Coronavirus: Brent Council leader says London should ‘move up a tier’ with restrictions

PUBLISHED: 17:42 13 October 2020 | UPDATED: 17:45 13 October 2020

A person being  tested for covid.  Picture: PA/Wire

A person being tested for covid. Picture: PA/Wire


Brent Council’s leader has welcomed additional Covid-19 funding from the government but is keen to know when £23million already spent will be paid back.

Prime minister Boris Johnson set out a new three-tier system of alert levels for England in an address to the nation on October 12.

Brent is currently on the lowest level meaning that businesses and venues can continue to operate in a coronavirus secure manner and shops and bars continue to close at 10pm.

Chancellor Rishi Sunak who joined Mr Johnson in a live TV debate on Monday said local councils are to get £1.5billion in fresh money to deal with the latest coronavirus restrictions.

But Cllr Muhammed Butt said the measures don’t go far enough. “I welcome the additional funding that has been promised to help us fight this dreadful virus,” he told this paper.

“So far, COVID-19 has cost the council £23 million. Like other councils, we are still waiting to hear how the Government will pay us back.

“My hope is that Brent will get its fair share, as we must continue to support everyone who needs it.”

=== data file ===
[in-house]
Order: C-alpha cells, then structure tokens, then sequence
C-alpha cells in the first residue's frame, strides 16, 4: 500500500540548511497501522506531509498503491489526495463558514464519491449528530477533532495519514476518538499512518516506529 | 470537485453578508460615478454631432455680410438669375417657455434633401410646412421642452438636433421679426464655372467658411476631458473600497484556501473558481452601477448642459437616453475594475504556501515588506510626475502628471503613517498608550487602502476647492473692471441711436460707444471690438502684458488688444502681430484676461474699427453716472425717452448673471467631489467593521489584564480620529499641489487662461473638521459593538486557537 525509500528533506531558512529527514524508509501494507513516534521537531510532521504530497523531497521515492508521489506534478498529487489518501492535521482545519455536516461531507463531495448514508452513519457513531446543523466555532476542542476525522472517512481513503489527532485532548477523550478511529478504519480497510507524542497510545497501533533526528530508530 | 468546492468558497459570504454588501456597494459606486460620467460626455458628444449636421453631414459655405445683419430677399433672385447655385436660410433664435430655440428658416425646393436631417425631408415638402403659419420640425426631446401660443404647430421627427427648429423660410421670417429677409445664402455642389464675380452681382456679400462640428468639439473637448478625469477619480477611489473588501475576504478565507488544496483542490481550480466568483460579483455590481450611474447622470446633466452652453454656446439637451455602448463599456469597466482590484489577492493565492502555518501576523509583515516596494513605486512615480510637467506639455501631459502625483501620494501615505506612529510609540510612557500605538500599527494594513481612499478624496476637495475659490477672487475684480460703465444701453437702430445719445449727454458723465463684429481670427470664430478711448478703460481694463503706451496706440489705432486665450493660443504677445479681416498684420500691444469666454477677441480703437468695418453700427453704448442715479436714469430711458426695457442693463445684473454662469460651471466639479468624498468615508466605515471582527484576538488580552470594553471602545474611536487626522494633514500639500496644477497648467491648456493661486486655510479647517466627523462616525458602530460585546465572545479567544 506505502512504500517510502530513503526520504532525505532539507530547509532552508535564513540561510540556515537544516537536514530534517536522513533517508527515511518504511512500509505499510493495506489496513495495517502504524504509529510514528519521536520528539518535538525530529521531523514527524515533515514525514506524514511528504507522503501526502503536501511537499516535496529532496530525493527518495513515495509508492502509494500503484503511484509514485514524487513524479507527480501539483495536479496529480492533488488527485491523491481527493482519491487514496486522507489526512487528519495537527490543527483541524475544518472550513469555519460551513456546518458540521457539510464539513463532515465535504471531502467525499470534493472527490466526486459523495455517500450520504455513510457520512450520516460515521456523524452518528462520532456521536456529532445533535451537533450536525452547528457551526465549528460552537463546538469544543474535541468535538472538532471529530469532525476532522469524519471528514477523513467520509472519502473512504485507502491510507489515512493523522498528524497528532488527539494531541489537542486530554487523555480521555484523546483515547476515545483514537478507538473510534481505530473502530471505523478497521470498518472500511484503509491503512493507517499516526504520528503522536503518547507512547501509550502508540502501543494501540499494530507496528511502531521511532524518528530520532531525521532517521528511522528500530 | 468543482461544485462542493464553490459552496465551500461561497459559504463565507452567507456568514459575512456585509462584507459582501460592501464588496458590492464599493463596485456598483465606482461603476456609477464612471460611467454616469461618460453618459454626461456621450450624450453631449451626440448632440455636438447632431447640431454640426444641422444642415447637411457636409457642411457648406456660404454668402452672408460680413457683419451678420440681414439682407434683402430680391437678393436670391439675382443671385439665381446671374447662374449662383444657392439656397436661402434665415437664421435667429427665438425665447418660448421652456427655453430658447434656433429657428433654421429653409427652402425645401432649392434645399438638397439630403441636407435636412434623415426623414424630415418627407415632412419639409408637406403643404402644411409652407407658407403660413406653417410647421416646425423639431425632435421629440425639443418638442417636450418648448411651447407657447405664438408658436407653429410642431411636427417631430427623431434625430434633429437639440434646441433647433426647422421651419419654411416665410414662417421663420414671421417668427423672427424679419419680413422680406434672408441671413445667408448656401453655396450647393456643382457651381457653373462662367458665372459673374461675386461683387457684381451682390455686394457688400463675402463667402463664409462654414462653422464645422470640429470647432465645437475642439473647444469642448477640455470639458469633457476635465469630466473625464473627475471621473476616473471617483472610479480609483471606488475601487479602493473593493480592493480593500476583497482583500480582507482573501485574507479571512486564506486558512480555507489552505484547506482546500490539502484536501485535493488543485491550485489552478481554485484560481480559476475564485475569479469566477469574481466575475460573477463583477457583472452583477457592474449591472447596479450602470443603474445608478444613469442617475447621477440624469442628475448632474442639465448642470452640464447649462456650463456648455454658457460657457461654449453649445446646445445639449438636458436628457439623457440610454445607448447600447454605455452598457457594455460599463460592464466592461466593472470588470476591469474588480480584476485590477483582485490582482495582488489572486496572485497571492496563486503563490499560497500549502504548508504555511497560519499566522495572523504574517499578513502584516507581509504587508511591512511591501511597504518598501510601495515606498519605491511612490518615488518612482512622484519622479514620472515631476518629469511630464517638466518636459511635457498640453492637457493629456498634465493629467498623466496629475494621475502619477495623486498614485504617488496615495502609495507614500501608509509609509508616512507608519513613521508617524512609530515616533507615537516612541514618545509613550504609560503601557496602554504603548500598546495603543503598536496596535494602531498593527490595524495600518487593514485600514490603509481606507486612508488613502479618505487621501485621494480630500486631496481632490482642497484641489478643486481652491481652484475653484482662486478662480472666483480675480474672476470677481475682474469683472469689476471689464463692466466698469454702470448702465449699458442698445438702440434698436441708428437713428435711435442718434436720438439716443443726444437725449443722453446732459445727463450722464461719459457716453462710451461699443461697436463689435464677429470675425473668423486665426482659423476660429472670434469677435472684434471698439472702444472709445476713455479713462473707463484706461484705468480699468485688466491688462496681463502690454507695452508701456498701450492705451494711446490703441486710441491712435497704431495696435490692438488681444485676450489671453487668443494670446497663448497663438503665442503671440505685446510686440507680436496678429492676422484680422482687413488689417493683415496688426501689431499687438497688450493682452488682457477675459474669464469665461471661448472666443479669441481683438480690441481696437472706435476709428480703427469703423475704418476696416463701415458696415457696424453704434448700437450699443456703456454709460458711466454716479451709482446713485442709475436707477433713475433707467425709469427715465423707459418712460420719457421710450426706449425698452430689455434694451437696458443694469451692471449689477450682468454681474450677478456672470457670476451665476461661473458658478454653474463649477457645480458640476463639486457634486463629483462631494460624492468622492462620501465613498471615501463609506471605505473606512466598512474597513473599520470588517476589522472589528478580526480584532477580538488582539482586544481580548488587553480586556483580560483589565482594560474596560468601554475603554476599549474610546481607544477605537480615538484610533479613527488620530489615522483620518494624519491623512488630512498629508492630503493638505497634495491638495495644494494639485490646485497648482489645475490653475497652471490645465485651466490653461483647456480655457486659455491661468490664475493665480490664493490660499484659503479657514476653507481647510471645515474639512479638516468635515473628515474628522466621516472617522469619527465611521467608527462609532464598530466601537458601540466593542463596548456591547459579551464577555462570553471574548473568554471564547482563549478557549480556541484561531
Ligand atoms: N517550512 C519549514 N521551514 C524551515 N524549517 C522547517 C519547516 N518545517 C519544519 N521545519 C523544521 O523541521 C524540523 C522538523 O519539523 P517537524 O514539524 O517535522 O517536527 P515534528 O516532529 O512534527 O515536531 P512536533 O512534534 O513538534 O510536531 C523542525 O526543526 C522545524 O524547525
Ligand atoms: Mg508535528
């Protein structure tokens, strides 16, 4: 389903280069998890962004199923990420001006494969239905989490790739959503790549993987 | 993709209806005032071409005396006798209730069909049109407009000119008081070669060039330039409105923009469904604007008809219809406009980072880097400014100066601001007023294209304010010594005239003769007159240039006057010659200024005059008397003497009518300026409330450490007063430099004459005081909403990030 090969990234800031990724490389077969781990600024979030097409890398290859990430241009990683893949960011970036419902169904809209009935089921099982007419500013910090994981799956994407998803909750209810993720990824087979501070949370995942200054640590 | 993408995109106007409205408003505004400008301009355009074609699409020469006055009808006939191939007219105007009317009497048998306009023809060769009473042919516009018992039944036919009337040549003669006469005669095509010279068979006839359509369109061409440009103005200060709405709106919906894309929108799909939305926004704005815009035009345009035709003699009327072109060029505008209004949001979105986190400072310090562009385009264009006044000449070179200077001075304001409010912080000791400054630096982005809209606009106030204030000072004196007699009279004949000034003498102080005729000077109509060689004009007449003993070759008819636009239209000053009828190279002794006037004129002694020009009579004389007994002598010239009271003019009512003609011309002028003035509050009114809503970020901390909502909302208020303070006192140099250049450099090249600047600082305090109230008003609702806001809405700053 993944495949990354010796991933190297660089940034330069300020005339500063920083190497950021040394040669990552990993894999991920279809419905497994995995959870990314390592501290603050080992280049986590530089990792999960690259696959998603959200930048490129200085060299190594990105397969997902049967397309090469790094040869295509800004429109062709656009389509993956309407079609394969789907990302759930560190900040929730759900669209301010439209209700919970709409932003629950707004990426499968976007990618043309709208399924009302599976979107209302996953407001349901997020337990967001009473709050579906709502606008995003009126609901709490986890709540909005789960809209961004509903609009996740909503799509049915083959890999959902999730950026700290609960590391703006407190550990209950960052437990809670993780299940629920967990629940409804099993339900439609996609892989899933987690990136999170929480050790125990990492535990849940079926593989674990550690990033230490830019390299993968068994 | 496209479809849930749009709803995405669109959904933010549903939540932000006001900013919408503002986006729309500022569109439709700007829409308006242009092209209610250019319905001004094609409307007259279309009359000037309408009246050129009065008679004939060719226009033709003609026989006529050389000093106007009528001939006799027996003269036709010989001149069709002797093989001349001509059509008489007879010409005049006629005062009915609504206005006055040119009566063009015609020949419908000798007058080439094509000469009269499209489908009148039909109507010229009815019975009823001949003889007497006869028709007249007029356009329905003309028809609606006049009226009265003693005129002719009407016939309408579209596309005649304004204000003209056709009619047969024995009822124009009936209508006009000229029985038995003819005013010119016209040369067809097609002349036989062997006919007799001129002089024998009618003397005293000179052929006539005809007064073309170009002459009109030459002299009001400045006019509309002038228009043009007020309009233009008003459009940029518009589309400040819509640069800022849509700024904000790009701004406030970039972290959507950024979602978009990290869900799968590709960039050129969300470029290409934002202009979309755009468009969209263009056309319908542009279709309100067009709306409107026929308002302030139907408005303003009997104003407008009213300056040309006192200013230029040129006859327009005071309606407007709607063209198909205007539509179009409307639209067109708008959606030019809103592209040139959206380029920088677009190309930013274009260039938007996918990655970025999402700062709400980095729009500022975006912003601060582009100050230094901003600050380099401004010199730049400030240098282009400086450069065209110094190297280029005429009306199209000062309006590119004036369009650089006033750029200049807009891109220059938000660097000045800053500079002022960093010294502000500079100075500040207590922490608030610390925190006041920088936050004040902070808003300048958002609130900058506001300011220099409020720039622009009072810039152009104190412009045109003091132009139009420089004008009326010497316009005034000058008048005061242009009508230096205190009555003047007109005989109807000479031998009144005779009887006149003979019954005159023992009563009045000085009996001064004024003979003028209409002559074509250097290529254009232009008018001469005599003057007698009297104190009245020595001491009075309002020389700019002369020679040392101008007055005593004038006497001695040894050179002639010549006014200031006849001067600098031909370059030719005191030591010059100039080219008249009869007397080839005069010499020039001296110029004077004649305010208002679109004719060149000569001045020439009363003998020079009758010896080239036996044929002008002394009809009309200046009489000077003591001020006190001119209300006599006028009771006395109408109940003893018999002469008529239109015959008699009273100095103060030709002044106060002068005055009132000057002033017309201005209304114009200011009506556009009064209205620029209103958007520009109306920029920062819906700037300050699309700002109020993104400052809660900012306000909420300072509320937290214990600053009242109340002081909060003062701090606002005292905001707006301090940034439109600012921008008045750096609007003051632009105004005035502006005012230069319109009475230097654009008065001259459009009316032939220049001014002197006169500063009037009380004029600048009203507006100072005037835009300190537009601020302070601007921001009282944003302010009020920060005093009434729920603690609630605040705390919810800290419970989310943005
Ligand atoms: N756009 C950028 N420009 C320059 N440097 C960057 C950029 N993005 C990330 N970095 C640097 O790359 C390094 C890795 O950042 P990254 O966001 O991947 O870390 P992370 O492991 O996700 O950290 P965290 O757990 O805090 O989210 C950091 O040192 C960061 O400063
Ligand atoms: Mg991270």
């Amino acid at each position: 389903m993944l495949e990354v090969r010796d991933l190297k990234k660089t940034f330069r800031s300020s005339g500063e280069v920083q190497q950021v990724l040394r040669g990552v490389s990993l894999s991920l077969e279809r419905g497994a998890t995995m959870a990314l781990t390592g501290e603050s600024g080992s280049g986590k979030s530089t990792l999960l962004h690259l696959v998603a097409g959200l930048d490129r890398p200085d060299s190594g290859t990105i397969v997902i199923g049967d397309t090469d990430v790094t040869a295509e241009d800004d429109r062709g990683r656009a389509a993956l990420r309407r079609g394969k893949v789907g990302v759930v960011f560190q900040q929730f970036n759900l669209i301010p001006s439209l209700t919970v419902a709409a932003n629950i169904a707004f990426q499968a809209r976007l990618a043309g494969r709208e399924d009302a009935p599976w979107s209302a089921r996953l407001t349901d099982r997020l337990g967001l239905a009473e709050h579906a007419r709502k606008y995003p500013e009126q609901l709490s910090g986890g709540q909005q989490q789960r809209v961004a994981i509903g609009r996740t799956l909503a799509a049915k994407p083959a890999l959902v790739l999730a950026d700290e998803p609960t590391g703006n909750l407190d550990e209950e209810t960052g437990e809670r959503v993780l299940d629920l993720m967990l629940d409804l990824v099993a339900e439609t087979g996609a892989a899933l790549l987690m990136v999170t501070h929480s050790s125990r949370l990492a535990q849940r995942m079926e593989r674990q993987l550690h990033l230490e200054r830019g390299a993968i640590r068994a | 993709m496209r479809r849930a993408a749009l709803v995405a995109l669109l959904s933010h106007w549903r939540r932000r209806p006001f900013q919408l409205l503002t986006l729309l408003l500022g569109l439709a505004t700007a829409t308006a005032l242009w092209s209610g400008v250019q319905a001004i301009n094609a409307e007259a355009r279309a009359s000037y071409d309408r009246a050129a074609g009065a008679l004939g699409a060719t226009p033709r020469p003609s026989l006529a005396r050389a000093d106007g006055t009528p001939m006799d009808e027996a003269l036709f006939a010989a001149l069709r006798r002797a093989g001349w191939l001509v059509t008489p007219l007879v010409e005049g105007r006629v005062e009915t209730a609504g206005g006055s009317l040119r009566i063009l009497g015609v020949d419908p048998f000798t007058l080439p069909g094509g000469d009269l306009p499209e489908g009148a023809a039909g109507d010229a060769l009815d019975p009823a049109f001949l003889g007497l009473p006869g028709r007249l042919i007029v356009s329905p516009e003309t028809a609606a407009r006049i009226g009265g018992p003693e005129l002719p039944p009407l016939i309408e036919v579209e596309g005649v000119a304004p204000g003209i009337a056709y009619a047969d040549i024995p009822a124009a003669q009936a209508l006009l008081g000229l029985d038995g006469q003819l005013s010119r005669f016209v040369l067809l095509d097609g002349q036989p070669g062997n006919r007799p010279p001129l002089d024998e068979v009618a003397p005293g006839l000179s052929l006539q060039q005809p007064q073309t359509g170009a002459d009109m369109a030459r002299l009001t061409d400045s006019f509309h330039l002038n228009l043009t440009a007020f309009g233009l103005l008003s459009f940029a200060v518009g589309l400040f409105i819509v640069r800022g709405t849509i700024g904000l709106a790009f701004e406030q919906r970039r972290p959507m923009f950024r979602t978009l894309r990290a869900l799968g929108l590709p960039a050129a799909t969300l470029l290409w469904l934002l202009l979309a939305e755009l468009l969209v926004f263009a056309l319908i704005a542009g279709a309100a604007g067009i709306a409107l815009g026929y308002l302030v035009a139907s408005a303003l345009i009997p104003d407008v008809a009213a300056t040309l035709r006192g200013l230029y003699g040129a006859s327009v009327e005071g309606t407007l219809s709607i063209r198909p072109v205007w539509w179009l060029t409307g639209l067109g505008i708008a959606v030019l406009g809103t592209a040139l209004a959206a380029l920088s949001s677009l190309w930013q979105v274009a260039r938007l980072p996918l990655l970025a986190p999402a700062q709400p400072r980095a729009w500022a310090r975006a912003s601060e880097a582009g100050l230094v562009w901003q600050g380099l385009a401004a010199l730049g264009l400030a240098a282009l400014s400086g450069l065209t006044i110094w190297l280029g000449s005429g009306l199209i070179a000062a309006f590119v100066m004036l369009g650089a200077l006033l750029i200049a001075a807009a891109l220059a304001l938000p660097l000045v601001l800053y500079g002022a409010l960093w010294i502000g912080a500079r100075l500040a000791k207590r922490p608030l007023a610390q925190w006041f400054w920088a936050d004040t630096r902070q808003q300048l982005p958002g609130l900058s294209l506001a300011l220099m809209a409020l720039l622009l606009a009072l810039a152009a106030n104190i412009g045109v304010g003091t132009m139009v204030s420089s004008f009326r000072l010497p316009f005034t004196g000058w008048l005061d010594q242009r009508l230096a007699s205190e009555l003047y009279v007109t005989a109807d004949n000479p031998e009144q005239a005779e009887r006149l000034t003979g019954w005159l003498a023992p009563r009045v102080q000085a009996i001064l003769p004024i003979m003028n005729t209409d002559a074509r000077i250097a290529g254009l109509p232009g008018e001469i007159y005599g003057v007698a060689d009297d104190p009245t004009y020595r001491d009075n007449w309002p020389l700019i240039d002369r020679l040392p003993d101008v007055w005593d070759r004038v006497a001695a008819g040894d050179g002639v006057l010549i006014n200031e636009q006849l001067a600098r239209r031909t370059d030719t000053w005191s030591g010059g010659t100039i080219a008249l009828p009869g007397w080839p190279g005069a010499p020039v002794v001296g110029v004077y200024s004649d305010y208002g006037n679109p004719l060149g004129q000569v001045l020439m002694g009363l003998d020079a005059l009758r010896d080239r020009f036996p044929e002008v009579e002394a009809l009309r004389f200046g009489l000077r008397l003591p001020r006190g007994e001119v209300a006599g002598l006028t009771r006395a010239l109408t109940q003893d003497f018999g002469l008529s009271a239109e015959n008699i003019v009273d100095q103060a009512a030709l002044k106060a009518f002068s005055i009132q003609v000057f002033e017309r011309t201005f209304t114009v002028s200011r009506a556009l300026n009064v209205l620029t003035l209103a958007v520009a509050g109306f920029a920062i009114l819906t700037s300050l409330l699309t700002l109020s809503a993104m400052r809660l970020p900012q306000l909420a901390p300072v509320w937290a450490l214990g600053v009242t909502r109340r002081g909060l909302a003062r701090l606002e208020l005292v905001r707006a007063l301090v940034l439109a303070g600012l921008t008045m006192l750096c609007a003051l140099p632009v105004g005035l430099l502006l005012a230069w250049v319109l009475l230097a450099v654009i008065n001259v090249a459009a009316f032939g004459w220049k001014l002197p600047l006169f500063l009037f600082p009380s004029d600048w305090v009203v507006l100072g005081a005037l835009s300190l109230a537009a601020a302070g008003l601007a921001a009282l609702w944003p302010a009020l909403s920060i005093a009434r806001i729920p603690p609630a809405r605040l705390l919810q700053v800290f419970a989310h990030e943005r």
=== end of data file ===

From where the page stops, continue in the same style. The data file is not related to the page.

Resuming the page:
London mayor Sadiq Khan has said that it is inevitable the capital will pass a “trigger point” to enter the higher Tier 2 coronavirus restrictions in the “next few days”.

He told Sky News London should move as a whole into higher restrictions despite variable rates across the capital.

He said: “Many Londoners work in one borough, live in another borough, study in another borough, go to a restaurant in another borough, so we’re really keen to go as one city.”

Cllr Butt said: “London is in the lowest alert level of the Government’s new three-tiered system. But I support the mayor of London and professor Kevin Fenton, director of public health London, with the message that to reduce infections the capital needs to move up a tier sooner rather than later.

“To stop the spread, everyone must work together across the borough.

“We will continue to promote the latest health advice to residents, make sure businesses are operating safely and within the law and work with our volunteer network and mutual aid groups to support our most vulnerable residents.

“But the council cannot cut coronavirus infections and death rates on its own.

“So I urge you to stay safe and follow the rules, to protect your loved ones and neighbours.”

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